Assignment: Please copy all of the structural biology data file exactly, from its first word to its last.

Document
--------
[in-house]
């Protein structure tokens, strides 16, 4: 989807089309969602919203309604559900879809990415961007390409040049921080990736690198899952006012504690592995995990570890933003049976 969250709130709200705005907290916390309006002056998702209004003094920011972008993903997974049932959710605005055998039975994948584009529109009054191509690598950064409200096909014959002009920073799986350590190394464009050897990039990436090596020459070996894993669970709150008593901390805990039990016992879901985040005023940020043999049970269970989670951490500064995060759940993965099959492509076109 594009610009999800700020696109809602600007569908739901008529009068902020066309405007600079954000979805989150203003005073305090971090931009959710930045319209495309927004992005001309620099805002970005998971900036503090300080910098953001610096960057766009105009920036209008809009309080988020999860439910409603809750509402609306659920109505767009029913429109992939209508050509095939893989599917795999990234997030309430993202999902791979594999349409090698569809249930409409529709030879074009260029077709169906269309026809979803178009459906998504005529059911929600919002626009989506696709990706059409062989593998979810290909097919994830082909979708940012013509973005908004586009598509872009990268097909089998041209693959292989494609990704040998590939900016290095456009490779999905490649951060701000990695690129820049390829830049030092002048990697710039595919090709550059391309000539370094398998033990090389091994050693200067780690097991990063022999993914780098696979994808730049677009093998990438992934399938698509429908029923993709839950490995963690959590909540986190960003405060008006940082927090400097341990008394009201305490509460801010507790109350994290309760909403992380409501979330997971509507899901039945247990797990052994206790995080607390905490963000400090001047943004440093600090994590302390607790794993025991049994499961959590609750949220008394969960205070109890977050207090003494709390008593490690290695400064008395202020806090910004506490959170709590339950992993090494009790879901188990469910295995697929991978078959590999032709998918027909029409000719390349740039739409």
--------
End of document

[in-house]
């Protein structure tokens, strides 16, 4: 989807089309969602919203309604559900879809990415961007390409040049921080990736690198899952006012504690592995995990570890933003049976 969250709130709200705005907290916390309006002056998702209004003094920011972008993903997974049932959710605005055998039975994948584009529109009054191509690598950064409200096909014959002009920073799986350590190394464009050897990039990436090596020459070996894993669970709150008593901390805990039990016992879901985040005023940020043999049970269970989670951490500064995060759940993965099959492509076109 594009610009999800700020696109809602600007569908739901008529009068902020066309405007600079954000979805989150203003005073305090971090931009959710930045319209495309927004992005001309620099805002970005998971900036503090300080910098953001610096960057766009105009920036209008809009309080988020999860439910409603809750509402609306659920109505767009029913429109992939209508050509095939893989599917795999990234997030309430993202999902791979594999349409090698569809249930409409529709030879074009260029077709169906269309026809979803178009459906998504005529059911929600919002626009989506696709990706059409062989593998979810290909097919994830082909979708940012013509973005908004586009598509872009990268097909089998041209693959292989494609990704040998590939900016290095456009490779999905490649951060701000990695690129820049390829830049030092002048990697710039595919090709550059391309000539370094398998033990090389091994050693200067780690097991990063022999993914780098696979994808730049677009093998990438992934399938698509429908029923993709839950490995963690959590909540986190960003405060008006940082927090400097341990008394009201305490509460801010507790109350994290309760909403992380409501979330997971509507899901039945247990797990052994206790995080607390905490963000400090001047943004440093600090994590302390607790794993025991049994499961959590609750949220008394969960205070109890977050207090003494709390008593490690290695400064008395202020806090910004506490959170709590339950992993090494009790879901188990469910295995697929991978078959590999032709998918027909029409000719390349740039739409």